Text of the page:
Think, for instance, about museums or libraries designed for children’s education; these spaces, unlike adult educational centers, are designed around the concept that an individual learns best when he or she can have a three-dimensional interaction with an object or person. Why should composition classrooms be any different? Why aren’t our students creating and designing texts which encourage moments of physical interaction and engagement?
The Discussion Forum is Dead; Long Live the Discussion Forum, by Sean Michael Morris and Jesse Stommel, reminds us that forums within learning management systems such as Moodle are – like bricks and mortar classroom spaces – physically and pedagogically shaped ahead of our arrival. Like the classroom spaces, LMS spaces can – and need be – reshaped by our pedagogical practices, course designs, and student learning goals. This post helps me reconsider ways of working with my students to hack – or mashup or walk away from, if you prefer – the school offered discussion forums:
Discussion forums are the sort of ed tech you hope creative teachers will hack mercilessly, creating in their place a means through which students and teachers can interact in substantive, relevant ways. The forum itself does not automatically promote meaningful conversation — or conversation at all, unless conversation can be reduced to monotone interjections by its participants — but that does not mean good things can’t happen there. In truth, discussion forums have the same potential all digital pedagogy tools have. In the right hands, wonders occur.
A Pedagogy for Cross-cultural Digital Learning Environments, by Bernardo Trejos, addresses many questions I’ve been mulling about ways to support – provoke, guide, learn from – students in engaging cross-cultural domestic and international conversations related to the complex and sometimes wicked problems they address in courses we offer and learning they undertake. Trejos had me thinking deeply from the first paragraph with his invocation of global-level pedagogies. And my thinking only deepened across the specifics this article calls into consideration:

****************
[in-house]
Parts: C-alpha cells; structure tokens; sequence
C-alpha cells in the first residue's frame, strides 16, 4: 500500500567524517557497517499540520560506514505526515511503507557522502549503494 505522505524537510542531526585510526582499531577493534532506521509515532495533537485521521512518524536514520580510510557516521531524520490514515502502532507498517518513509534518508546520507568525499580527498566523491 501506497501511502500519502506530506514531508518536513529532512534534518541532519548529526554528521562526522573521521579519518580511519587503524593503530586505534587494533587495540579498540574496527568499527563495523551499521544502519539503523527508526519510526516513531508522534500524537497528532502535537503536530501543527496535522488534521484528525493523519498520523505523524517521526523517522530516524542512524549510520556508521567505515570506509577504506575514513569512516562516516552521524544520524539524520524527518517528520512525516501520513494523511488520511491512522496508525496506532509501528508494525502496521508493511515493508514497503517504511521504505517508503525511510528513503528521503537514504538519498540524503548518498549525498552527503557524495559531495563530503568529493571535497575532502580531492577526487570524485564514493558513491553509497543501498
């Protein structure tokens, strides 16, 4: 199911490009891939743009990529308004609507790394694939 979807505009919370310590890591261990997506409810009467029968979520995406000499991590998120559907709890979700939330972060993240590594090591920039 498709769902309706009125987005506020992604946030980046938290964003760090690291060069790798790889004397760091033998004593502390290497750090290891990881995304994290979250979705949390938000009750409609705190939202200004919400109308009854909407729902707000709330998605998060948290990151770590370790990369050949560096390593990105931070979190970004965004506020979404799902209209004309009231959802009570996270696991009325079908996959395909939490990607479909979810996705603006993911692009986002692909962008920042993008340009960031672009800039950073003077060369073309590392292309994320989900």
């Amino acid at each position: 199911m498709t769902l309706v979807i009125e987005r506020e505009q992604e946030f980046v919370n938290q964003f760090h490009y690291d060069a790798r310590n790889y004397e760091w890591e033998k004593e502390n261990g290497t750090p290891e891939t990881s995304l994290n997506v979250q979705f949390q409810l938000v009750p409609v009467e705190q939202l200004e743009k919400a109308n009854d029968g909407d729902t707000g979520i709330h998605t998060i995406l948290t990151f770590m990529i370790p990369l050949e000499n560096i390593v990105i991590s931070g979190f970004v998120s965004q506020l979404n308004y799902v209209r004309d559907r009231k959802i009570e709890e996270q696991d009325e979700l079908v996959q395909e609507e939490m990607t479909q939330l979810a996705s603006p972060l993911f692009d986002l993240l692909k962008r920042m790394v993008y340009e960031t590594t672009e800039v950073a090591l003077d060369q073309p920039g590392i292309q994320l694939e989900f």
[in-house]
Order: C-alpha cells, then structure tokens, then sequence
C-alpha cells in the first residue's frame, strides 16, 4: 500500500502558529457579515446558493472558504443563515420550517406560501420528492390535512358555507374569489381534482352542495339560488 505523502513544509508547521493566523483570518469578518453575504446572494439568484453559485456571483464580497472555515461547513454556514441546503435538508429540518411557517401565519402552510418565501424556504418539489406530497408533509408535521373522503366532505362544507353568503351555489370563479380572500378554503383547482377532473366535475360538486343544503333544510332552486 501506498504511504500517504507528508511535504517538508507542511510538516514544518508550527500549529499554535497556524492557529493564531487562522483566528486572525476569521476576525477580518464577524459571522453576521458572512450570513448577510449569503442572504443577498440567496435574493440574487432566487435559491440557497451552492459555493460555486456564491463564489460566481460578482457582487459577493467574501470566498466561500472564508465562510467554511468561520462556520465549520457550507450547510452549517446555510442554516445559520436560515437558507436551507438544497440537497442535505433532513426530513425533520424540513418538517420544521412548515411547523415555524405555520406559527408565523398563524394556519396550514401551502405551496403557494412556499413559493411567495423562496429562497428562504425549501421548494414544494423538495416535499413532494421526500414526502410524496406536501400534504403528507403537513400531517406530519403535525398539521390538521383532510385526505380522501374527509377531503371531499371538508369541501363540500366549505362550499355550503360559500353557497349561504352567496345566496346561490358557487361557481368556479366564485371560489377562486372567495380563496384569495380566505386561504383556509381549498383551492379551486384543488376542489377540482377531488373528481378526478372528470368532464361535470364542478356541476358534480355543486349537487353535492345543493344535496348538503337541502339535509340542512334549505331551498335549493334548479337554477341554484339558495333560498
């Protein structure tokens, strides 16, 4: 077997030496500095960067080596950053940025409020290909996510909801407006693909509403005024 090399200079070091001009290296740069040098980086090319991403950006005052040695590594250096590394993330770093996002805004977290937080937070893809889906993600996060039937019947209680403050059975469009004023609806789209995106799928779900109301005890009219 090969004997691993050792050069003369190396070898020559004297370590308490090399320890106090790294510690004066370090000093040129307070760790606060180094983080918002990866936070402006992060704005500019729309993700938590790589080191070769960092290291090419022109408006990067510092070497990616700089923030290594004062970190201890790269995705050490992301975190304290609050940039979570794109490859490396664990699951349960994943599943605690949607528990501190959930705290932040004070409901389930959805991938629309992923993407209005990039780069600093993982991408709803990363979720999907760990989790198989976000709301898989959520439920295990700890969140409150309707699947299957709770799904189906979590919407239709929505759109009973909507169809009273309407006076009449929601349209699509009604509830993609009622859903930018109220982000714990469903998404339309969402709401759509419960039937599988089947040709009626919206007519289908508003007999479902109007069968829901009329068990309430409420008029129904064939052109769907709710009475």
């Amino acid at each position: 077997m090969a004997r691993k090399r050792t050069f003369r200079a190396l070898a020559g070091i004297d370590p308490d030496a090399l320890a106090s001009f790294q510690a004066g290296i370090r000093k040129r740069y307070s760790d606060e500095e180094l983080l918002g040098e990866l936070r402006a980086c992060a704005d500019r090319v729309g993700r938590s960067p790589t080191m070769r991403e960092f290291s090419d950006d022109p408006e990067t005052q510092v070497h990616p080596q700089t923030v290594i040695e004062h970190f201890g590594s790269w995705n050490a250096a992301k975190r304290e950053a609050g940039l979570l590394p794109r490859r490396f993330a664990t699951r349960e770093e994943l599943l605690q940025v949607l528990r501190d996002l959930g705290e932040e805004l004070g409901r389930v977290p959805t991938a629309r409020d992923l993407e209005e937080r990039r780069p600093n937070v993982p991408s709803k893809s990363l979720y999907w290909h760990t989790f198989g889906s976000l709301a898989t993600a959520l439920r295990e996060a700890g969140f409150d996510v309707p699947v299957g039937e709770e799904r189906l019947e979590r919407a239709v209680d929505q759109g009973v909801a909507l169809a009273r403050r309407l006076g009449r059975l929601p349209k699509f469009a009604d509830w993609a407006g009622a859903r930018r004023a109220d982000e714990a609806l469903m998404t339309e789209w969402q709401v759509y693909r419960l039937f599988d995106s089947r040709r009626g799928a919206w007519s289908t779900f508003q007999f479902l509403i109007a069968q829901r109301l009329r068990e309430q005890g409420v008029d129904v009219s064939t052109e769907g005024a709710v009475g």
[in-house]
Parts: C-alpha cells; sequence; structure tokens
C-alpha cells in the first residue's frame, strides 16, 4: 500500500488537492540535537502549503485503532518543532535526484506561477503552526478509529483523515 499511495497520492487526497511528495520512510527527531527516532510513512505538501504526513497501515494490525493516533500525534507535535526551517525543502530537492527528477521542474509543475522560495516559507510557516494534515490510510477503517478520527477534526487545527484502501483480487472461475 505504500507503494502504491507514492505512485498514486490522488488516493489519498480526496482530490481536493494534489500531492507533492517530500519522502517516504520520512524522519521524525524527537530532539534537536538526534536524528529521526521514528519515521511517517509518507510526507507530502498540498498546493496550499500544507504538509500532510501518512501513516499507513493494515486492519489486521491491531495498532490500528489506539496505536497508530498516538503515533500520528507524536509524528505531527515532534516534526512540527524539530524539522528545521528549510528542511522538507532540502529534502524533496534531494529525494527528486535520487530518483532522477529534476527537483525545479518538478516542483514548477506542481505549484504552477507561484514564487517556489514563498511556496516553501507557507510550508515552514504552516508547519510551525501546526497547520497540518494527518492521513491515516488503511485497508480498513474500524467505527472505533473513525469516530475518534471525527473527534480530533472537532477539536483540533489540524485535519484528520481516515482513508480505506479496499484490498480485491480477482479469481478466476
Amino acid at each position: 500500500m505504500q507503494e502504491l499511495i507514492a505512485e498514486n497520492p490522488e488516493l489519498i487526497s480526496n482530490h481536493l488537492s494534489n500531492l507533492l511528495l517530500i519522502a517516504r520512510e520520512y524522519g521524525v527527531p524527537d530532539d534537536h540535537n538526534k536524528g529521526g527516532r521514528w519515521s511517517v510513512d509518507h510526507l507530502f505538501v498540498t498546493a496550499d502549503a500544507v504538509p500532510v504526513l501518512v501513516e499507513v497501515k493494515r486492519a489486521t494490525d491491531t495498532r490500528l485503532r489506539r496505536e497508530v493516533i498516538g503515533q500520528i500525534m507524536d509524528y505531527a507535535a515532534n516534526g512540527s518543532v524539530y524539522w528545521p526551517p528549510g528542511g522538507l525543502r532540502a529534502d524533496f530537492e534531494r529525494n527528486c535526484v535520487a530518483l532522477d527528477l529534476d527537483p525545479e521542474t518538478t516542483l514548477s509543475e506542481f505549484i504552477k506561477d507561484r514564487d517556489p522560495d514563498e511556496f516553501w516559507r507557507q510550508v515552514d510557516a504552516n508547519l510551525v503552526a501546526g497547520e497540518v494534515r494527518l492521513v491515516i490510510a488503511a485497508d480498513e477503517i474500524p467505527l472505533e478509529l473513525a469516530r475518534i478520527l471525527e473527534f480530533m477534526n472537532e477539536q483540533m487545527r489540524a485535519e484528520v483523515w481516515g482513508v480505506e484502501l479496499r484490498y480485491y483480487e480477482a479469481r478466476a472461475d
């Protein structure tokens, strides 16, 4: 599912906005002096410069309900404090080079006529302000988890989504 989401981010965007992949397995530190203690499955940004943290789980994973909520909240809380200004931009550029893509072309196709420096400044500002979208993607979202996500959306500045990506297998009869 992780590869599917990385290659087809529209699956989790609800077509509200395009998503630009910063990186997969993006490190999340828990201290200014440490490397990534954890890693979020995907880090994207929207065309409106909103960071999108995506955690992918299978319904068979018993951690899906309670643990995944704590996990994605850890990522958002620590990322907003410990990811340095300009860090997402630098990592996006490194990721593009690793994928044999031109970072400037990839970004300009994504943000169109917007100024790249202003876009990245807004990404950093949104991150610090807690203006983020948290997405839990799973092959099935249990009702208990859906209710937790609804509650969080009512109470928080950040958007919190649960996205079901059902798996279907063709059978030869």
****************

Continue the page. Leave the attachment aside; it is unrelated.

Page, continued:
Education can benefit from the global network of connections we call the Internet, since the issue of access is less of a concern in the digital space than in brick and mortar institutions. We should ask, however, if the possibilities for a global-level pedagogy are being seized. By pedagogy we mean a philosophy of teaching that is based on its praxis.
Whether you make Hybrid Pedagogy a weekly regular read or simply check in on its home page listing of Recent Articles, you’ll be a happy reader and thinker.
Upcoming TILT Posts
Guest authors for October and November will continue the teaching and learning with technology focus.
Joe Moses, from Writing Studies, will post on October 28th about personal learning networks, their integration into course curricula, and ways of taking an intentional approach to evaluating and growing one’s own PLN.
Alison Link, from CCE/Extension, will be writing on November 4th about descriptive language and self-naming strategies that support constructive, respectful conversation among higher ed instructors, technology support personnel, students and staff.
And we’ll round out our initial blogroll listing on 11 and 18 November to note the four other sites that join Hybrid Pedagogy as our top five sites.